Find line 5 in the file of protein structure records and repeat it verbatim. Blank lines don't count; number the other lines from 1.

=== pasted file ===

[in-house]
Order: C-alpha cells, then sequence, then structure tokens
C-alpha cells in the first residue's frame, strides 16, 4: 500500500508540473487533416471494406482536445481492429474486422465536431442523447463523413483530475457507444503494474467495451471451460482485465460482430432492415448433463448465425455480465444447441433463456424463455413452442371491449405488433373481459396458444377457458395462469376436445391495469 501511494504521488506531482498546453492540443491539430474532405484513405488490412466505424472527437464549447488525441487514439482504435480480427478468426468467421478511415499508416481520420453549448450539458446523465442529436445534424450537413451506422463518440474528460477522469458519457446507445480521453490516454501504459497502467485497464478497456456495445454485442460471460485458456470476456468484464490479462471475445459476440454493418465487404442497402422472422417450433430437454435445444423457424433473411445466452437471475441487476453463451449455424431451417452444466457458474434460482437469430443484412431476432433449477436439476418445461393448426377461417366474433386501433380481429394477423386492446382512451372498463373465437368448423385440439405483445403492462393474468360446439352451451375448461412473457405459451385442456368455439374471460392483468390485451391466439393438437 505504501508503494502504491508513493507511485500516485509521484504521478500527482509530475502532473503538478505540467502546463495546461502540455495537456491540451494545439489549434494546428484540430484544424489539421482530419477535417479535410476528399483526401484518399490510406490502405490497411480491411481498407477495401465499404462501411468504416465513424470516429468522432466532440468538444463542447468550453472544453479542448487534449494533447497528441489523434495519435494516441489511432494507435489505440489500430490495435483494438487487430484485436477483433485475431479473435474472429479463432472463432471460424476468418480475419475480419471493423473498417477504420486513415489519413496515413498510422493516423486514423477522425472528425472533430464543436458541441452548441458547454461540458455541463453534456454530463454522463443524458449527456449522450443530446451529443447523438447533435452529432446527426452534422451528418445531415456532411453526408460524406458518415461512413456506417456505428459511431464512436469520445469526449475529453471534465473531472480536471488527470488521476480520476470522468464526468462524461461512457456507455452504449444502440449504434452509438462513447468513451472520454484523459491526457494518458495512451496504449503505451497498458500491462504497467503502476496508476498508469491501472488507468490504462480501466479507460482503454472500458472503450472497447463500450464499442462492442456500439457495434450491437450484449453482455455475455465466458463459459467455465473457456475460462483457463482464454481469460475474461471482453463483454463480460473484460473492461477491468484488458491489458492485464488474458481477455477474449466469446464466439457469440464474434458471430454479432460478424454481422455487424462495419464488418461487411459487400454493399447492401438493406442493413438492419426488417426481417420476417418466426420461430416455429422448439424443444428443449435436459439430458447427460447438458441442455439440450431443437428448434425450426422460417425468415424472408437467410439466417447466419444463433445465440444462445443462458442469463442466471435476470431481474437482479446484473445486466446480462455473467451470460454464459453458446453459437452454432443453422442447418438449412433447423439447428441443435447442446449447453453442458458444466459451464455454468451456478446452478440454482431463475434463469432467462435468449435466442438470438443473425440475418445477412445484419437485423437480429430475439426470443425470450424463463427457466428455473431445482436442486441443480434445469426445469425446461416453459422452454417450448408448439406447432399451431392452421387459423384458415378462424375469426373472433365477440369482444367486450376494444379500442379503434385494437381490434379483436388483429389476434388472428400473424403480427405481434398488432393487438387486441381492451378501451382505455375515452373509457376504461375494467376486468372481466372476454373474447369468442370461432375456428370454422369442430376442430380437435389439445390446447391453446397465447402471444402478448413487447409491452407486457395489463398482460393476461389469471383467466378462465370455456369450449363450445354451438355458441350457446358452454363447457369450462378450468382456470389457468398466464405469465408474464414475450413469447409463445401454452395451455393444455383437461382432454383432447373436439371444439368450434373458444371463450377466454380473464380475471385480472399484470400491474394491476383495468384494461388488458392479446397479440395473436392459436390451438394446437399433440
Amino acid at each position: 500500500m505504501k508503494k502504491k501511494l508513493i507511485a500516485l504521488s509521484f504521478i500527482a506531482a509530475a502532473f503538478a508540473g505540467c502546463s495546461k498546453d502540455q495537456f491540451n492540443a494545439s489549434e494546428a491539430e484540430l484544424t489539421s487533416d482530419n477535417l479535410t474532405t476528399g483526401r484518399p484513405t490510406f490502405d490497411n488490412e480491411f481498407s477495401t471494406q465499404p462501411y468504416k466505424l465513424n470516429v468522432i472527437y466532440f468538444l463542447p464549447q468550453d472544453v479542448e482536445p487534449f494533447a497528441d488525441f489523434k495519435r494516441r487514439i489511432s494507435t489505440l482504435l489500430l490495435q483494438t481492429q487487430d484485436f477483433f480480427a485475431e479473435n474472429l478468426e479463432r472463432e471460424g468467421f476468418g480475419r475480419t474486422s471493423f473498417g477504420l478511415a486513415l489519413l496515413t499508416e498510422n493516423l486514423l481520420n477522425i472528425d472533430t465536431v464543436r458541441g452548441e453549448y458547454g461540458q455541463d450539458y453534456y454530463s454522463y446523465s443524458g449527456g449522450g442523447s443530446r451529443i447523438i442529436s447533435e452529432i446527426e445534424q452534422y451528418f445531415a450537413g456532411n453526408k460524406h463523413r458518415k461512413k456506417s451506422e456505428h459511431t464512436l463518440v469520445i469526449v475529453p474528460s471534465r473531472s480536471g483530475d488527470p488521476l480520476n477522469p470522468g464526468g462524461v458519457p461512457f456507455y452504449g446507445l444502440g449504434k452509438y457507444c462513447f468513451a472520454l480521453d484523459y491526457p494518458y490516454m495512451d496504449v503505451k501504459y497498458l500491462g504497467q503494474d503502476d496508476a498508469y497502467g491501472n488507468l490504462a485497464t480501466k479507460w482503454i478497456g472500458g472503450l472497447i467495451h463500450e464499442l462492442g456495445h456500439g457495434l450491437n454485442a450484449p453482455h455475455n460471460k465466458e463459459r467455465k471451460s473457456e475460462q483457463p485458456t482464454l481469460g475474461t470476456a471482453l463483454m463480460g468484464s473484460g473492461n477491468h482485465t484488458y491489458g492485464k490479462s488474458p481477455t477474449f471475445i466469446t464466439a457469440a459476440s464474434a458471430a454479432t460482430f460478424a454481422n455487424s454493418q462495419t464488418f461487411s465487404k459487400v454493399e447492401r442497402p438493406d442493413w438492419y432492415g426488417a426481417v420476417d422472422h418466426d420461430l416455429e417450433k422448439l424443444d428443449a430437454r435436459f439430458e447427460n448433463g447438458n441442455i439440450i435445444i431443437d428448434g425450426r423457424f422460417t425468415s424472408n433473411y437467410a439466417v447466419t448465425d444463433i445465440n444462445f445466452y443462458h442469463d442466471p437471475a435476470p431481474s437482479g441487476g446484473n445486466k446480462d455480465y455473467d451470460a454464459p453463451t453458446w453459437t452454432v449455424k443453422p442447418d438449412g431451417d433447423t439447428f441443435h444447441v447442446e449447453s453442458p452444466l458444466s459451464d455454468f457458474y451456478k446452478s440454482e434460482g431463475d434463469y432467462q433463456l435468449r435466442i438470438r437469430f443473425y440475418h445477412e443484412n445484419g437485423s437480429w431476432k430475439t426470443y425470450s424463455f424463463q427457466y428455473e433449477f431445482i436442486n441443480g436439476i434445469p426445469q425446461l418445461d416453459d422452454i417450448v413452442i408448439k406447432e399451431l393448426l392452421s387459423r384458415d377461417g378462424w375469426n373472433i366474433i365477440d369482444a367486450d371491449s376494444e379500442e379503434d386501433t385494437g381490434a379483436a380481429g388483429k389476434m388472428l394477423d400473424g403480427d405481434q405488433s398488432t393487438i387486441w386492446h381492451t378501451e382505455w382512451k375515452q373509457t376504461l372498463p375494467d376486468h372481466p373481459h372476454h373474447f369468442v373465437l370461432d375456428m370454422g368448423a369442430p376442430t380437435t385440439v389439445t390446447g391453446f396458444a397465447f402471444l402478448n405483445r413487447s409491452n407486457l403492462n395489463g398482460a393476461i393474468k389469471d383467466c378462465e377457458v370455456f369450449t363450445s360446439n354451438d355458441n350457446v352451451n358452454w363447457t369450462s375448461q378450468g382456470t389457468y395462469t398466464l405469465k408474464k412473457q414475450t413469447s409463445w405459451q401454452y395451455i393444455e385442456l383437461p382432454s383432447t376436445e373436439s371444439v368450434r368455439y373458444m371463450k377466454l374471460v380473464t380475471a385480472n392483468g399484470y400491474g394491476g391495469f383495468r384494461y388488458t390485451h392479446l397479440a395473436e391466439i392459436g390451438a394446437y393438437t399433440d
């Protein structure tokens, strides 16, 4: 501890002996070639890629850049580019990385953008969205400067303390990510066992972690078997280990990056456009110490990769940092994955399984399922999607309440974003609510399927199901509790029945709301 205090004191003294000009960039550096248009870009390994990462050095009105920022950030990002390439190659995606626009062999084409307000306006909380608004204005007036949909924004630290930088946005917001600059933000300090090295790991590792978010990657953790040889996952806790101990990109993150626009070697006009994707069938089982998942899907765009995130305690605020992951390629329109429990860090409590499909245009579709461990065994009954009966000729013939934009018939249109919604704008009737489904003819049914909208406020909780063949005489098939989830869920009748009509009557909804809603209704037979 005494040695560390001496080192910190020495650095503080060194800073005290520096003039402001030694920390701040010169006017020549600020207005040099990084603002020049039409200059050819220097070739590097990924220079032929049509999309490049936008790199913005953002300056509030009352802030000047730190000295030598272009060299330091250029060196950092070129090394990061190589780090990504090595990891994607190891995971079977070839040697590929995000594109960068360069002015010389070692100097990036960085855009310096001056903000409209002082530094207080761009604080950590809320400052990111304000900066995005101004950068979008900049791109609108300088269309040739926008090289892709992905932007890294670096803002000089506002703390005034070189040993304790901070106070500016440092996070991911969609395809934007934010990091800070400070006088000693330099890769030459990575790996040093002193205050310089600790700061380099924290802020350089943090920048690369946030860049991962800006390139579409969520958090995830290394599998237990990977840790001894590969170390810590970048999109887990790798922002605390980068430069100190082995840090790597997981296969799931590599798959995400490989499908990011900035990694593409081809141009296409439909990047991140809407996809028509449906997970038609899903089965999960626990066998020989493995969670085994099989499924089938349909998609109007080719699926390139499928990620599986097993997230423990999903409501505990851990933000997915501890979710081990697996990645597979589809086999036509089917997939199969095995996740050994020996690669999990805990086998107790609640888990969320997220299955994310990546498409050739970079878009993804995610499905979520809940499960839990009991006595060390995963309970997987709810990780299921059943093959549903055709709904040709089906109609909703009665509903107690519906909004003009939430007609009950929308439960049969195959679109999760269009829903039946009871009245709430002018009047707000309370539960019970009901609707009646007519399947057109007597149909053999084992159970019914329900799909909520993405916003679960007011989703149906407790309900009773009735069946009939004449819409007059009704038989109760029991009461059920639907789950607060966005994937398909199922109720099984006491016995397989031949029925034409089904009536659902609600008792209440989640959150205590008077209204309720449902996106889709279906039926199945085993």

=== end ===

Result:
């Protein structure tokens, strides 16, 4: 501890002996070639890629850049580019990385953008969205400067303390990510066992972690078997280990990056456009110490990769940092994955399984399922999607309440974003609510399927199901509790029945709301 205090004191003294000009960039550096248009870009390994990462050095009105920022950030990002390439190659995606626009062999084409307000306006909380608004204005007036949909924004630290930088946005917001600059933000300090090295790991590792978010990657953790040889996952806790101990990109993150626009070697006009994707069938089982998942899907765009995130305690605020992951390629329109429990860090409590499909245009579709461990065994009954009966000729013939934009018939249109919604704008009737489904003819049914909208406020909780063949005489098939989830869920009748009509009557909804809603209704037979 005494040695560390001496080192910190020495650095503080060194800073005290520096003039402001030694920390701040010169006017020549600020207005040099990084603002020049039409200059050819220097070739590097990924220079032929049509999309490049936008790199913005953002300056509030009352802030000047730190000295030598272009060299330091250029060196950092070129090394990061190589780090990504090595990891994607190891995971079977070839040697590929995000594109960068360069002015010389070692100097990036960085855009310096001056903000409209002082530094207080761009604080950590809320400052990111304000900066995005101004950068979008900049791109609108300088269309040739926008090289892709992905932007890294670096803002000089506002703390005034070189040993304790901070106070500016440092996070991911969609395809934007934010990091800070400070006088000693330099890769030459990575790996040093002193205050310089600790700061380099924290802020350089943090920048690369946030860049991962800006390139579409969520958090995830290394599998237990990977840790001894590969170390810590970048999109887990790798922002605390980068430069100190082995840090790597997981296969799931590599798959995400490989499908990011900035990694593409081809141009296409439909990047991140809407996809028509449906997970038609899903089965999960626990066998020989493995969670085994099989499924089938349909998609109007080719699926390139499928990620599986097993997230423990999903409501505990851990933000997915501890979710081990697996990645597979589809086999036509089917997939199969095995996740050994020996690669999990805990086998107790609640888990969320997220299955994310990546498409050739970079878009993804995610499905979520809940499960839990009991006595060390995963309970997987709810990780299921059943093959549903055709709904040709089906109609909703009665509903107690519906909004003009939430007609009950929308439960049969195959679109999760269009829903039946009871009245709430002018009047707000309370539960019970009901609707009646007519399947057109007597149909053999084992159970019914329900799909909520993405916003679960007011989703149906407790309900009773009735069946009939004449819409007059009704038989109760029991009461059920639907789950607060966005994937398909199922109720099984006491016995397989031949029925034409089904009536659902609600008792209440989640959150205590008077209204309720449902996106889709279906039926199945085993």